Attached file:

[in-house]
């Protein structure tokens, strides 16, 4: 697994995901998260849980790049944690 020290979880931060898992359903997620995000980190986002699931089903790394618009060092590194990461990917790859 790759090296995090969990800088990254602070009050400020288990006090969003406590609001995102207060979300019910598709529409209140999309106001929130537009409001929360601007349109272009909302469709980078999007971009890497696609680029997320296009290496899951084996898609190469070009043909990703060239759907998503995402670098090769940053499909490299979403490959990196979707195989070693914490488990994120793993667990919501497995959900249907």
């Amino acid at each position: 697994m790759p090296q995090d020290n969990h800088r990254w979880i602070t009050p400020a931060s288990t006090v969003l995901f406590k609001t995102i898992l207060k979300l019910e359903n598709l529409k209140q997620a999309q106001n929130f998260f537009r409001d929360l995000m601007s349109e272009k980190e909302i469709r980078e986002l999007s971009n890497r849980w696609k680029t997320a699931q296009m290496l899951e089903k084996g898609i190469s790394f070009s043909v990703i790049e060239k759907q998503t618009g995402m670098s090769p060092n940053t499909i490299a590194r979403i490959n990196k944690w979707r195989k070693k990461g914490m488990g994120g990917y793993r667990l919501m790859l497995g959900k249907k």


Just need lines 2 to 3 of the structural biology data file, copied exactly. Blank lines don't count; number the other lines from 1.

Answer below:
């Protein structure tokens, strides 16, 4: 697994995901998260849980790049944690 020290979880931060898992359903997620995000980190986002699931089903790394618009060092590194990461990917790859 790759090296995090969990800088990254602070009050400020288990006090969003406590609001995102207060979300019910598709529409209140999309106001929130537009409001929360601007349109272009909302469709980078999007971009890497696609680029997320296009290496899951084996898609190469070009043909990703060239759907998503995402670098090769940053499909490299979403490959990196979707195989070693914490488990994120793993667990919501497995959900249907």
């Amino acid at each position: 697994m790759p090296q995090d020290n969990h800088r990254w979880i602070t009050p400020a931060s288990t006090v969003l995901f406590k609001t995102i898992l207060k979300l019910e359903n598709l529409k209140q997620a999309q106001n929130f998260f537009r409001d929360l995000m601007s349109e272009k980190e909302i469709r980078e986002l999007s971009n890497r849980w696609k680029t997320a699931q296009m290496l899951e089903k084996g898609i190469s790394f070009s043909v990703i790049e060239k759907q998503t618009g995402m670098s090769p060092n940053t499909i490299a590194r979403i490959n990196k944690w979707r195989k070693k990461g914490m488990g994120g990917y793993r667990l919501m790859l497995g959900k249907k």